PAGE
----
These questions will be answered in an upcoming podcast. Send an email to:

Click below to subscribe to this podcast via:

Thank you for checking out this episode of The Enjoy True Living Podcast. Come back again to listen soon!

God bless!

Can I Be Forgiven?

We have all done things of which we are not proud.  We all have “a past.”  Everyone.  We have all made mistakes; and, yes, we can all be forgiven.

“Yea, but you don’t know what I’ve done!”

True, but I do know what God has said and what God has done.  The Bible makes it very clear that God’s forgiveness is available. This is the very reason Jesus came

“The saying is trustworthy and deserving of full acceptance, that Christ Jesus came into the world to save sinners” (1 Tim. 1:15).  Or, as Jesus says, “For the Son of Man came to seek and to save the lost” (Luke 19:10).

As a matter of fact, God has gone to great lengths to make forgiveness possible.  Perhaps the best known verse in all of the Bible, John 3:16, sometimes called “the golden text” of the Bible, affirms that God has made forgiveness available through His Son Jesus because He loves us so much.  “For God so loved the world, that he gave his only Son, that whoever believes in him should not perish but have eternal life.”

Notice, this offer is not restricted.  Anyone can be saved.  It is “whoever believes” that will be saved.  Forgiveness isn’t reserved for a certain group or class or race or whatever.  It is available for everyone.  “For the grace of God has appeared, bringing salvation for all people” (Titus 2:11).

So, availability is not the problem.  Neither is capability.  That is, God has forgiven sins before, and He can forgive mine.

One group of Christians in the Bible was reminded about their forgiveness.  “You were washed, you were sanctified, you were justified in the name of the Lord Jesus Christ.”  And these were people who had been, or at least some of them had been, sexually immoral, idolaters,  adulterers, homosexuals, thieves, greedy, drunkards, revilers, and swindlers (1 Cor. 6:9-10).  God forgave.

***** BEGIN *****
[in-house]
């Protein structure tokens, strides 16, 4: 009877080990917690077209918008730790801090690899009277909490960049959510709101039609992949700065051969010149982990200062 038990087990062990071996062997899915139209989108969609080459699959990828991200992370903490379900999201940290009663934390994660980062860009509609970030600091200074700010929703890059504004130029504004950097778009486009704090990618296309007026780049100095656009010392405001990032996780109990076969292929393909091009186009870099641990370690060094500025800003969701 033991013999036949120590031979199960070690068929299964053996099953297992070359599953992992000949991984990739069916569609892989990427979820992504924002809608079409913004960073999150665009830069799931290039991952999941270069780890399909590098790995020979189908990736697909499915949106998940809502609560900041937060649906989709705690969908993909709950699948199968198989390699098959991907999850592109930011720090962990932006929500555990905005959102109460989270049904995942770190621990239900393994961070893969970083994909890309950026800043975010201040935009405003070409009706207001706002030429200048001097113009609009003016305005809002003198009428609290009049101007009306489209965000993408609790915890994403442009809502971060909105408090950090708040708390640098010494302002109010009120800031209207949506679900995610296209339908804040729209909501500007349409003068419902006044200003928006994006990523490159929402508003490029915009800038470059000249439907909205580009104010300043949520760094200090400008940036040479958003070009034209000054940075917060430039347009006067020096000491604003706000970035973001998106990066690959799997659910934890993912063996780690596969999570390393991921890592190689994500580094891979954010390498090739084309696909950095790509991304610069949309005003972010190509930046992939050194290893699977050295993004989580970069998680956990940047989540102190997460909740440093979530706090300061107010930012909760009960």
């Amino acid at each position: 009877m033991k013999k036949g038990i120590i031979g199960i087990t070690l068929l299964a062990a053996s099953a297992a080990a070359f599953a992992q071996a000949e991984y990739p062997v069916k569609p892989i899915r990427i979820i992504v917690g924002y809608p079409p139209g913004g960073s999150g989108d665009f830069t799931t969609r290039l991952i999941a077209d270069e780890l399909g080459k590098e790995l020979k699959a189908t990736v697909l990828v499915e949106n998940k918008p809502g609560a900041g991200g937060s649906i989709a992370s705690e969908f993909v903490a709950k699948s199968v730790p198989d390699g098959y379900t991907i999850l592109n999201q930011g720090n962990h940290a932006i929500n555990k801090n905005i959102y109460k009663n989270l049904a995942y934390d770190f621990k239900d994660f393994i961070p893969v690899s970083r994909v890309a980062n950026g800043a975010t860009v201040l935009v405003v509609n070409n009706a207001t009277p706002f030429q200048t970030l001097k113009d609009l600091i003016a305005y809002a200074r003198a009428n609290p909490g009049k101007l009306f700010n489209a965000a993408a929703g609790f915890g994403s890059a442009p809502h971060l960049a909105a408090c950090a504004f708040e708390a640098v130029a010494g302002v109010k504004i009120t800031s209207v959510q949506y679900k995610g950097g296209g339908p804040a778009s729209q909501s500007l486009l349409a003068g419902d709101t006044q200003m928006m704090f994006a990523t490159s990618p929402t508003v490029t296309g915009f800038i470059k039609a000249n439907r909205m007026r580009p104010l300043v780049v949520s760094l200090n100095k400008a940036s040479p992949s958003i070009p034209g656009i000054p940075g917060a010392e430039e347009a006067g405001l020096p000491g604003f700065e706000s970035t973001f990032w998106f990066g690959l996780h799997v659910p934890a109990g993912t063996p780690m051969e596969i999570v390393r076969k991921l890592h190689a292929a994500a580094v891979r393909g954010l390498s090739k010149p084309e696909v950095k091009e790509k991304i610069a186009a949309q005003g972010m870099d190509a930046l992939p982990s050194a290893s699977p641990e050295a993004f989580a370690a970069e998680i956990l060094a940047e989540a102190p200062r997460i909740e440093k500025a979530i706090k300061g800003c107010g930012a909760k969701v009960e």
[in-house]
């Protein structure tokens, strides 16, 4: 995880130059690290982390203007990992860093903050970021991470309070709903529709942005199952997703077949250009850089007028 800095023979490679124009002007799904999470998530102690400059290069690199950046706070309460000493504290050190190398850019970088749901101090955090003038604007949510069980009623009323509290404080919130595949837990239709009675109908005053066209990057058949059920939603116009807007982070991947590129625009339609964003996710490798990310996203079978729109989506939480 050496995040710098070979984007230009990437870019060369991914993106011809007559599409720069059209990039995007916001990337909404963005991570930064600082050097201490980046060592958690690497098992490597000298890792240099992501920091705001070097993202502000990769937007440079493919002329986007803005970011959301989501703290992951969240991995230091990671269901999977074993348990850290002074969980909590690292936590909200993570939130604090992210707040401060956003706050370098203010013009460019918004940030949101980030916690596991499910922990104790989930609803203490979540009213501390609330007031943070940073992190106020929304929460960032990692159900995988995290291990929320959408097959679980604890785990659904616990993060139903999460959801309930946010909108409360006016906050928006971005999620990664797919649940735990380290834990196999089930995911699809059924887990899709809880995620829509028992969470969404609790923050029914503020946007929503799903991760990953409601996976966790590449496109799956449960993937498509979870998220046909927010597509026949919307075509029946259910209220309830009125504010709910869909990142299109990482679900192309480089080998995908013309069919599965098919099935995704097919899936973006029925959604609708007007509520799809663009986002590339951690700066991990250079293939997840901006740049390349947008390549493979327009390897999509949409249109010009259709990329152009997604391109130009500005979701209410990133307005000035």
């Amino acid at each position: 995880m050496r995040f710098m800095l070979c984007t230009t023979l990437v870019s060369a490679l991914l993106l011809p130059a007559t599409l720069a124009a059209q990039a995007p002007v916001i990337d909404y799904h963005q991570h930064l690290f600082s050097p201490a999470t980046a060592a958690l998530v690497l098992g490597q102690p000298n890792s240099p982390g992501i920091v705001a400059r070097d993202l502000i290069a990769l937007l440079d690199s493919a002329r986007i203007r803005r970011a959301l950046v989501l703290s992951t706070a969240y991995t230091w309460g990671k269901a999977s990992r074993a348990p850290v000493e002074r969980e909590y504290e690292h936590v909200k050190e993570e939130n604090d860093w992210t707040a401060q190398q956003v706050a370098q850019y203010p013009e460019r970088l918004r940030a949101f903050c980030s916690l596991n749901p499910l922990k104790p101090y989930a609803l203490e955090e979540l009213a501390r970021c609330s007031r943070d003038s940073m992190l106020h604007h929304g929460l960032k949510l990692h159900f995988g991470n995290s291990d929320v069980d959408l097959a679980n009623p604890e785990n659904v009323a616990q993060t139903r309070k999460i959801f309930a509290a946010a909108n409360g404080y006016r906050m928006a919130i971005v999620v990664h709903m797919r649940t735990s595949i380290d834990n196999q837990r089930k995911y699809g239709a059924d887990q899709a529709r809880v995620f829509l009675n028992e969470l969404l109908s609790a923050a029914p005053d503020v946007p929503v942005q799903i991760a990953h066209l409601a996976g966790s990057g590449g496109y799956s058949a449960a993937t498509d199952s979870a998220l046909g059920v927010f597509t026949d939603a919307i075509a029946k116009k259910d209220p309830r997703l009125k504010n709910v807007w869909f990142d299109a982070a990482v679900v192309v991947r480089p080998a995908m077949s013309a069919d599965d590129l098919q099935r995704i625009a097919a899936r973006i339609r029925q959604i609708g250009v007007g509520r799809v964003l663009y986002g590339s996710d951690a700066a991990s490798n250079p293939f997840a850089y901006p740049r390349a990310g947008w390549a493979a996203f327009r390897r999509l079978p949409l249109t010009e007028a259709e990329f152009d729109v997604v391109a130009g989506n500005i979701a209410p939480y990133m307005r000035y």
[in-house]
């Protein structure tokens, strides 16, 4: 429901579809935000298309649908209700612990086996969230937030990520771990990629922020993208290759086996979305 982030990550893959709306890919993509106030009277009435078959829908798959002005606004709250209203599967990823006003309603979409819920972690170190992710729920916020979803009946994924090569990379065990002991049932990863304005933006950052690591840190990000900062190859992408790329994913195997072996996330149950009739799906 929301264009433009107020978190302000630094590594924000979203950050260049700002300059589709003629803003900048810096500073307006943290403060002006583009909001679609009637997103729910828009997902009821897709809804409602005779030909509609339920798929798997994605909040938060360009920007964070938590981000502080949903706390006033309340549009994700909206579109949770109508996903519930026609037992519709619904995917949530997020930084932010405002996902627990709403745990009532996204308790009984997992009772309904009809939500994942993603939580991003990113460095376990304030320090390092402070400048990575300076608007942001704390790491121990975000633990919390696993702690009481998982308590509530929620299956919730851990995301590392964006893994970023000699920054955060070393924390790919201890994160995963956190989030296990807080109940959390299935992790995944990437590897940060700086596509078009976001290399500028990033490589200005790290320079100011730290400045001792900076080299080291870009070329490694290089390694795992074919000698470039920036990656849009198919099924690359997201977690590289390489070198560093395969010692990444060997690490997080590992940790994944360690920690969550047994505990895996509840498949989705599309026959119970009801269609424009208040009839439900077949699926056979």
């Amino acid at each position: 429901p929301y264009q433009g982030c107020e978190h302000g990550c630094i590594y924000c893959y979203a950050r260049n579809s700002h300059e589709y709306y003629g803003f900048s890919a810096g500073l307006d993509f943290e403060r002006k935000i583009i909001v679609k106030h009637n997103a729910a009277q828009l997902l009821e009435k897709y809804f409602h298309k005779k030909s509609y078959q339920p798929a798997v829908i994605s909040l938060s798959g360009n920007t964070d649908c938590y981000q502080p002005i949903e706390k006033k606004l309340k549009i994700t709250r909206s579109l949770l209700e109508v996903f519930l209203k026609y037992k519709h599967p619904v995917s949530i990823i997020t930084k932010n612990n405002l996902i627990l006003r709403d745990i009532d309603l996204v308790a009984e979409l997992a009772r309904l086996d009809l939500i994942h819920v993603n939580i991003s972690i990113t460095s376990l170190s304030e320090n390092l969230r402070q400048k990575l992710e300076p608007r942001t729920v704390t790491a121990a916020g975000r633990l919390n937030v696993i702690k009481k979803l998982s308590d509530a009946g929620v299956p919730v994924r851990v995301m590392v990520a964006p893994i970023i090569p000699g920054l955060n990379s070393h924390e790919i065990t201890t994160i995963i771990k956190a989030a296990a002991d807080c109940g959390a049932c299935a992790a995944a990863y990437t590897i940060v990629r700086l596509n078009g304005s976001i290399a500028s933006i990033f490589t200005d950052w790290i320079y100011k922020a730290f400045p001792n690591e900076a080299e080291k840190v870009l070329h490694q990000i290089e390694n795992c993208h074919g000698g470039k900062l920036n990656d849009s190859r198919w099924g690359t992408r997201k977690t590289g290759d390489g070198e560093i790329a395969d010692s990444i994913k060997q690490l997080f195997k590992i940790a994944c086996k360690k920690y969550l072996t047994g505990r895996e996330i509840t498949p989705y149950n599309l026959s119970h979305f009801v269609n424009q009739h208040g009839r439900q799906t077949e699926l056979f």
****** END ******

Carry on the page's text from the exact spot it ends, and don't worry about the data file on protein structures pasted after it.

The apostle Paul considered his own case particularly serious.  He even called himself “foremost” of all sinners because he had been “a blasphemer, persecutor, and insolent opponent” of God and Jesus (1 Tim. 1:13-15).

So, God has, and God can forgive sin; even mine.

Still, our mind wrestles with the very idea of it.  Isn’t that because we know we don’t deserve forgiveness?  That is exactly right; we don’t deserve it.  But this is the great beauty and power of God’s forgiveness.  God doesn’t deal with us in terms of what we deserve.  Instead God extends His mercy and grace.  Paul, again, says that even though he was “foremost” of sinners, “I received mercy…and the grace of our Lord overflowed for me” (1 Tim. 1:13-14).

Mercy and grace are wonderful.  Mercy is our not getting what we do deserve, and grace is getting what we do not deserve.  We need both.

To illustrate the fact of God’s willingness and desire to forgive (even me), Jesus told the well-known parable of the prodigal son.  It’s worth hearing again:

And he said, “There was a man who had two sons. And the younger of them said to his father, ‘Father, give me the share of property that is coming to me.’ And he divided his property between them. Not many days later, the younger son gathered all he had and took a journey into a far country, and there he squandered his property in reckless living.  And when he had spent everything, a severe famine arose in that country, and he began to be in need.  So he went and hired himself out to one of the citizens of that country, who sent him into his fields to feed pigs.  And he was longing to be fed with the pods that the pigs ate, and no one gave him anything.

“But when he came to himself, he said, ‘How many of my father’s hired servants have more than enough bread, but I perish here with hunger!  I will arise and go to my father, and I will say to him, “Father, I have sinned against heaven and before you. I am no longer worthy to be called your son. Treat me as one of your hired servants.”’  And he arose and came to his father. But while he was still a long way off, his father saw him and felt compassion, and ran and embraced him and kissed him.  And the son said to him, ‘Father, I have sinned against heaven and before you. I am no longer worthy to be called your son.’  But the father said to his servants, ‘Bring quickly the best robe, and put it on him, and put a ring on his hand, and shoes on his feet.  And bring the fattened calf and kill it, and let us eat and celebrate.  For this my son was dead, and is alive again; he was lost, and is found.’ And they began to celebrate. (Luke 15:11-24; ESV)

Yes! A thousand times, yes! I can be forgiven.

God bless,